The WFSO is committed to providing music education and programs for community enrichment.  Why does Music Education Matter?  

Music in Our Schools

We offer educational programs and activities designed to give school-aged children a greater understanding of the importance of music in our lives. By connecting music with visual arts, history, and literature, our educational programs enrich classroom lessons and introduce students to the excitement of live performance.

Young People’s Concert

The Young People’s Concert supports the mission of the WFSO by working collaboratively with educators to provide a live concert experience to area 5th graders in a real concert hall setting. The concert is held at Memorial Auditorium and takes place during the regular school day. The WFSO also provides a unique curriculum companion to the Young People’s concert, designed to enhance the overall concert experience. To find out more about this exciting program click here.   

Artist in Residence 

The WFSO’s Artist in Residence serves as an instructional coach in the WFISD school orchestra program, a critical lever in improving student achievement. The role of our coach is to build teacher capacity and help build the highest quality of student musicians. 

Our current Artist in Residence is Amanda Hernandez. Amanda is a violinist and pedagogue originally from Midland, Texas and now based in Wichita Falls. With a passion for music education, Ms. Hernandez currently reaches students K-12 in WFISD in her roles as Artist-in-Residence for the Wichita Falls Symphony Orchestra and as Suzuki violin instructor for the Gail Key Academy of Music. She also serves as a strings coach for the Wichita Falls Youth Symphony Orchestra and as Adjunct Professor of Music at Midwestern State University. Ms. Hernandez holds a Master of Music in Violin Performance with Suzuki Pedagogy Emphasis from the University of Hartford, a Bachelor of Music in Violin Performance from the University of Houston, and a Bachelor of Science in Psychology from the University of Houston.


Accent on Strings

The Accent on Strings Program provides complimentary concert tickets for local middle school and high school orchestra students for all WFSO classical performances. The  goal of the program is to recognize local orchestra directors and provide positive role models and mentoring experiences for orchestra students. Music students are offered complimentary tickets and their chaperones will receive a discounted ticket as well.

YSO Apprentice Program

The Youth Symphony Orchestra (YSO) offers an apprentice program for talented young musicians to gain access to professional musicians in an educational setting and perform at a concert. Students wishing to participate are selected through an audition process by the YSO (4-6 total students each year). Apprentices are paired with a professional musician in the Wichita Falls Symphony Orchestra and receive six (6) hours of private instruction by their mentor prior to the concert. Students are expected to prepare and play most, if not all, of the music on the concert program. Apprentices are seated next to their mentor to play the full concert on stage.

Wichita Falls Youth Symphony Orchestra

The mission of the WFYSO is to provide music educational opportunities that lead to exceptional group performances and a lifelong appreciation of music.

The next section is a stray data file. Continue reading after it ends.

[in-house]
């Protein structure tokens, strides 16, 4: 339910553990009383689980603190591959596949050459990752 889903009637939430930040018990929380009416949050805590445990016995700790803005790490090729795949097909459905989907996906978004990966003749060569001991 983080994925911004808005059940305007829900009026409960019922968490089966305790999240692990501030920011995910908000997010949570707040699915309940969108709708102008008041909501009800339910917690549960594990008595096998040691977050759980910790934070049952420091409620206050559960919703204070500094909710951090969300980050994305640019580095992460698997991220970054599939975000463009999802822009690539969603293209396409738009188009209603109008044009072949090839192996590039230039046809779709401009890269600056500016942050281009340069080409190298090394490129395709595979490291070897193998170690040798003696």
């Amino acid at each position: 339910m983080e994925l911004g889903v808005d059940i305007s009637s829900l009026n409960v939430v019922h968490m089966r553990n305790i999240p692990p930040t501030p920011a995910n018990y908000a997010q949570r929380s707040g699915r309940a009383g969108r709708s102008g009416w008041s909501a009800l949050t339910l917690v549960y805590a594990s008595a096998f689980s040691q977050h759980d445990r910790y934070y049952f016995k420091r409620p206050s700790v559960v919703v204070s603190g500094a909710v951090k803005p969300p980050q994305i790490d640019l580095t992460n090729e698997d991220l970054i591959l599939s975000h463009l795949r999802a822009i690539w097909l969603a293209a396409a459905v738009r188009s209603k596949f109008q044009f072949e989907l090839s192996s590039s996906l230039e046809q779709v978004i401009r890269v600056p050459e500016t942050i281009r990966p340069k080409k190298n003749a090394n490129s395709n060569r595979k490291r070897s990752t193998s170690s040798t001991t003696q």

Click here to go to the WF Youth Symphony Orchestra website.


Why Does Music Education Matter?  

Thousands of scientific and academic studies have shown that music education improves academic achievement, builds communication skills, fosters creativity, develops teamwork and increases engagement in school.

Quick Facts:

Students who studied music performance and music appreciation scored higher on the SAT than students with no arts participation. Students in music performance scored 57 points higher on the verbal and 41 points higher on the math, and students in music appreciation scored 63 points higher on verbal and 44 points higher on the math. 

(Source: The College Entrance Examination Board).

Musicians have structurally and functionally different brains compared with non-musicians. In particular, the areas of the brain used to process music are larger or more active in musicians. Even just starting to learn a musical instrument changes the neurophysiology of the brain. 

(Source: Johns Hopkins Brain Science Institute)

Students who report consistent, high-level involvement in instrumental music over the middle and high school years show significantly higher levels of mathematics proficiency by grade 12. 

(Source: Champions of Change: The Impact of the Arts on Learning)

Music training improves scores in spatial-temporal reasoning used in higher levels of science and math. (Source: Keeping Mozart in Mind)

Students in high-quality school music programs score higher on standardized tests compared to students in schools with deficient music education programs, regardless of the socioeconomic level of the school or school district. 

(Source: Journal of Research in Music Education)

Playing an instrument helps youngsters better process speech in noisy classrooms and more accurately interpret the nuances of language that are conveyed by subtle changes in the human voice. (Source: Physiology and Communication Sciences at Northwestern University)

A correlation exists between the amount of music training and the amount of improvement in reading fluency in children.

(Source: Learning, Arts and the Brain)

Music activities engage both the left and right hemisphere of the brain. In fact, studying music involves more right- and left-brain functions than any other activity measured. (Source: Good Music, Brighter Children)

For more information on why schools need music education, please download The Benefits of the Study of Music published by The National Association for Music Education.